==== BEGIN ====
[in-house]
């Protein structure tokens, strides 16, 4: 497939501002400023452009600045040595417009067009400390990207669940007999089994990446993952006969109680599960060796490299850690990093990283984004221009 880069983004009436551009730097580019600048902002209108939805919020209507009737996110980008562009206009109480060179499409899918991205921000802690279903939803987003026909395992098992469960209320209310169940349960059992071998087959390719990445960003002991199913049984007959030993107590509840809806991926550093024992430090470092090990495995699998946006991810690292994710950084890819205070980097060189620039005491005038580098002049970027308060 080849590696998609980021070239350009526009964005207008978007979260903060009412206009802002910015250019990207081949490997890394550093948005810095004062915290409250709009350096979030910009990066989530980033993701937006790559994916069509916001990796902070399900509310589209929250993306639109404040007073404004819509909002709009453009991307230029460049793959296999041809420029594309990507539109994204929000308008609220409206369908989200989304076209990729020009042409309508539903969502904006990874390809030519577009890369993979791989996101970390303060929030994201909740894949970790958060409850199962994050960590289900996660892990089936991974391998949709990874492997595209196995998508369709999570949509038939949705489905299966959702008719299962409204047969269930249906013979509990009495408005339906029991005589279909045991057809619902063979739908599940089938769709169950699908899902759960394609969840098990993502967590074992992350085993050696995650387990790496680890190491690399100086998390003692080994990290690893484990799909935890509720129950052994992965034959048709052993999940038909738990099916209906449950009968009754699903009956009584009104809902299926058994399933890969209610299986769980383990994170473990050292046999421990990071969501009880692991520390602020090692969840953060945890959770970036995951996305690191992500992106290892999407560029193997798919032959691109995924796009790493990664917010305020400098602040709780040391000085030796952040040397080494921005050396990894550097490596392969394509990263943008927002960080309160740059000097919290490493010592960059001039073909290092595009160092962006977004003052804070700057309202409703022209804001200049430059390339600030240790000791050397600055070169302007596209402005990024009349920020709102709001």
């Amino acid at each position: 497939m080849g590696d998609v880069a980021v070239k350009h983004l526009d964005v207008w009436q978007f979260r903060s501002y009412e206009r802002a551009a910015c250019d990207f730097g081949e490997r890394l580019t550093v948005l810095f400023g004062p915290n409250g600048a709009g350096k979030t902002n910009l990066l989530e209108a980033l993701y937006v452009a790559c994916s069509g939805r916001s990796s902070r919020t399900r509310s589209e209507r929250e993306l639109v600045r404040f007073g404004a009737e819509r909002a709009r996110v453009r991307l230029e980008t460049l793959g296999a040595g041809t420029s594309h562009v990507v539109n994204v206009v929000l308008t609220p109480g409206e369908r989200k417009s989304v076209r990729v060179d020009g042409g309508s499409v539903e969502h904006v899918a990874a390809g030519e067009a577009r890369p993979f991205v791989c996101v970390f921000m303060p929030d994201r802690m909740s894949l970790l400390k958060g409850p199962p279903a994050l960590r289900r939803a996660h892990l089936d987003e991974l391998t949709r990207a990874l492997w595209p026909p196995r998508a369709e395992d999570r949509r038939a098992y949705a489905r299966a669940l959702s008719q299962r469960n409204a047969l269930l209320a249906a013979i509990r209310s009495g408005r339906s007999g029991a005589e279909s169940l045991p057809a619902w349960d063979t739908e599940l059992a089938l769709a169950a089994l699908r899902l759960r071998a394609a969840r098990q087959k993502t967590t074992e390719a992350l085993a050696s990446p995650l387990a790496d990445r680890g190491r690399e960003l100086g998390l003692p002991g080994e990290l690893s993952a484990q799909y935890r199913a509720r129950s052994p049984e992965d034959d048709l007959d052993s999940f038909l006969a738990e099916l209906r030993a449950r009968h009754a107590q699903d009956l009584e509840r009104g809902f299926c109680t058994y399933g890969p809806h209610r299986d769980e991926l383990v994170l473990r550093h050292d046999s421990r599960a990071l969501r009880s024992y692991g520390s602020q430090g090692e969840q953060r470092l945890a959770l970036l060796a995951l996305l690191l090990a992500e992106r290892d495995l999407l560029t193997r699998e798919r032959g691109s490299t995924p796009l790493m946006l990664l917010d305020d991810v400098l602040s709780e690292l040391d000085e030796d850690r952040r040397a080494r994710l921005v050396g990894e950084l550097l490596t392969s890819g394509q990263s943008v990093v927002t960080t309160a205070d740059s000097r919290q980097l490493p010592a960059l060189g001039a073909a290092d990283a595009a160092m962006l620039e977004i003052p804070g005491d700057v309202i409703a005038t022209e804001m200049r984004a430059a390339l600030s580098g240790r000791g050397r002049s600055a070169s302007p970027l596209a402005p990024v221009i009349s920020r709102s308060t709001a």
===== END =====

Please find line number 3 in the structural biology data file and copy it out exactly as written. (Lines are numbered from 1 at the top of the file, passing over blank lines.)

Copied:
């Amino acid at each position: 497939m080849g590696d998609v880069a980021v070239k350009h983004l526009d964005v207008w009436q978007f979260r903060s501002y009412e206009r802002a551009a910015c250019d990207f730097g081949e490997r890394l580019t550093v948005l810095f400023g004062p915290n409250g600048a709009g350096k979030t902002n910009l990066l989530e209108a980033l993701y937006v452009a790559c994916s069509g939805r916001s990796s902070r919020t399900r509310s589209e209507r929250e993306l639109v600045r404040f007073g404004a009737e819509r909002a709009r996110v453009r991307l230029e980008t460049l793959g296999a040595g041809t420029s594309h562009v990507v539109n994204v206009v929000l308008t609220p109480g409206e369908r989200k417009s989304v076209r990729v060179d020009g042409g309508s499409v539903e969502h904006v899918a990874a390809g030519e067009a577009r890369p993979f991205v791989c996101v970390f921000m303060p929030d994201r802690m909740s894949l970790l400390k958060g409850p199962p279903a994050l960590r289900r939803a996660h892990l089936d987003e991974l391998t949709r990207a990874l492997w595209p026909p196995r998508a369709e395992d999570r949509r038939a098992y949705a489905r299966a669940l959702s008719q299962r469960n409204a047969l269930l209320a249906a013979i509990r209310s009495g408005r339906s007999g029991a005589e279909s169940l045991p057809a619902w349960d063979t739908e599940l059992a089938l769709a169950a089994l699908r899902l759960r071998a394609a969840r098990q087959k993502t967590t074992e390719a992350l085993a050696s990446p995650l387990a790496d990445r680890g190491r690399e960003l100086g998390l003692p002991g080994e990290l690893s993952a484990q799909y935890r199913a509720r129950s052994p049984e992965d034959d048709l007959d052993s999940f038909l006969a738990e099916l209906r030993a449950r009968h009754a107590q699903d009956l009584e509840r009104g809902f299926c109680t058994y399933g890969p809806h209610r299986d769980e991926l383990v994170l473990r550093h050292d046999s421990r599960a990071l969501r009880s024992y692991g520390s602020q430090g090692e969840q953060r470092l945890a959770l970036l060796a995951l996305l690191l090990a992500e992106r290892d495995l999407l560029t193997r699998e798919r032959g691109s490299t995924p796009l790493m946006l990664l917010d305020d991810v400098l602040s709780e690292l040391d000085e030796d850690r952040r040397a080494r994710l921005v050396g990894e950084l550097l490596t392969s890819g394509q990263s943008v990093v927002t960080t309160a205070d740059s000097r919290q980097l490493p010592a960059l060189g001039a073909a290092d990283a595009a160092m962006l620039e977004i003052p804070g005491d700057v309202i409703a005038t022209e804001m200049r984004a430059a390339l600030s580098g240790r000791g050397r002049s600055a070169s302007p970027l596209a402005p990024v221009i009349s920020r709102s308060t709001a």